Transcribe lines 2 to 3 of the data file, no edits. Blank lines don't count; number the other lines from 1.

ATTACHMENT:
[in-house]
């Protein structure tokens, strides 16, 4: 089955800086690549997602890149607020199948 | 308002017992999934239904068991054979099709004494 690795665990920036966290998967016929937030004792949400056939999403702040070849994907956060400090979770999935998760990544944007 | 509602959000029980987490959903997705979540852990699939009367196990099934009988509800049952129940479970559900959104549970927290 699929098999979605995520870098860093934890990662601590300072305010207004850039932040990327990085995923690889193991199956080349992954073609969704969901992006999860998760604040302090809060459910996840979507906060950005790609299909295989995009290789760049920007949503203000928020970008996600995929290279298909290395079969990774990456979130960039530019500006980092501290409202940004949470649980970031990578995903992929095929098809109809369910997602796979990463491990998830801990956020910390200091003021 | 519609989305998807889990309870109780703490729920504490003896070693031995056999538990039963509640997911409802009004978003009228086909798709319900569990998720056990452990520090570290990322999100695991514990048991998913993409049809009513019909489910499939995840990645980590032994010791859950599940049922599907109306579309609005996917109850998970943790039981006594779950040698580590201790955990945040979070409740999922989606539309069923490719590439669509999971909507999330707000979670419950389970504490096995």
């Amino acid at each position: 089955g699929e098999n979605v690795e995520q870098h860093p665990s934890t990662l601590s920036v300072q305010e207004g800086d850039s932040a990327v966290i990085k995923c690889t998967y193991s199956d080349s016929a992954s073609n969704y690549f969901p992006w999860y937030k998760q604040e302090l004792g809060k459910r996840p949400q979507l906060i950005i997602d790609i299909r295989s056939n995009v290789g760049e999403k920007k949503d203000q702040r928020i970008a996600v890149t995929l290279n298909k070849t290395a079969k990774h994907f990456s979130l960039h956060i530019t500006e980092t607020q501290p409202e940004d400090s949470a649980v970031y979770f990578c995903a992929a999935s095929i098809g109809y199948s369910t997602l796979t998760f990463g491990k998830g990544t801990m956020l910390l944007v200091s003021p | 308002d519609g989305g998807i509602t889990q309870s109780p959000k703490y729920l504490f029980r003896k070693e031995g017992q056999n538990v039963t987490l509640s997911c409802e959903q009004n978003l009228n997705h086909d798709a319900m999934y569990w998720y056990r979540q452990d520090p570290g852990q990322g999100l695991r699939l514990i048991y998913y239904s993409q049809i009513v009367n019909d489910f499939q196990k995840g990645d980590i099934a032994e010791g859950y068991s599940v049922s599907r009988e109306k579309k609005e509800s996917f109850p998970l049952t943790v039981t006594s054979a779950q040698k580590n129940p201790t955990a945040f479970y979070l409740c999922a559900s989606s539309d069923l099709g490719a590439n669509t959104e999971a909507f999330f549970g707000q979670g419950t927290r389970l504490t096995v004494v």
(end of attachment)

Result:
């Protein structure tokens, strides 16, 4: 089955800086690549997602890149607020199948 | 308002017992999934239904068991054979099709004494 690795665990920036966290998967016929937030004792949400056939999403702040070849994907956060400090979770999935998760990544944007 | 509602959000029980987490959903997705979540852990699939009367196990099934009988509800049952129940479970559900959104549970927290 699929098999979605995520870098860093934890990662601590300072305010207004850039932040990327990085995923690889193991199956080349992954073609969704969901992006999860998760604040302090809060459910996840979507906060950005790609299909295989995009290789760049920007949503203000928020970008996600995929290279298909290395079969990774990456979130960039530019500006980092501290409202940004949470649980970031990578995903992929095929098809109809369910997602796979990463491990998830801990956020910390200091003021 | 519609989305998807889990309870109780703490729920504490003896070693031995056999538990039963509640997911409802009004978003009228086909798709319900569990998720056990452990520090570290990322999100695991514990048991998913993409049809009513019909489910499939995840990645980590032994010791859950599940049922599907109306579309609005996917109850998970943790039981006594779950040698580590201790955990945040979070409740999922989606539309069923490719590439669509999971909507999330707000979670419950389970504490096995």
């Amino acid at each position: 089955g699929e098999n979605v690795e995520q870098h860093p665990s934890t990662l601590s920036v300072q305010e207004g800086d850039s932040a990327v966290i990085k995923c690889t998967y193991s199956d080349s016929a992954s073609n969704y690549f969901p992006w999860y937030k998760q604040e302090l004792g809060k459910r996840p949400q979507l906060i950005i997602d790609i299909r295989s056939n995009v290789g760049e999403k920007k949503d203000q702040r928020i970008a996600v890149t995929l290279n298909k070849t290395a079969k990774h994907f990456s979130l960039h956060i530019t500006e980092t607020q501290p409202e940004d400090s949470a649980v970031y979770f990578c995903a992929a999935s095929i098809g109809y199948s369910t997602l796979t998760f990463g491990k998830g990544t801990m956020l910390l944007v200091s003021p | 308002d519609g989305g998807i509602t889990q309870s109780p959000k703490y729920l504490f029980r003896k070693e031995g017992q056999n538990v039963t987490l509640s997911c409802e959903q009004n978003l009228n997705h086909d798709a319900m999934y569990w998720y056990r979540q452990d520090p570290g852990q990322g999100l695991r699939l514990i048991y998913y239904s993409q049809i009513v009367n019909d489910f499939q196990k995840g990645d980590i099934a032994e010791g859950y068991s599940v049922s599907r009988e109306k579309k609005e509800s996917f109850p998970l049952t943790v039981t006594s054979a779950q040698k580590n129940p201790t955990a945040f479970y979070l409740c999922a559900s989606s539309d069923l099709g490719a590439n669509t959104e999971a909507f999330f549970g707000q979670g419950t927290r389970l504490t096995v004494v």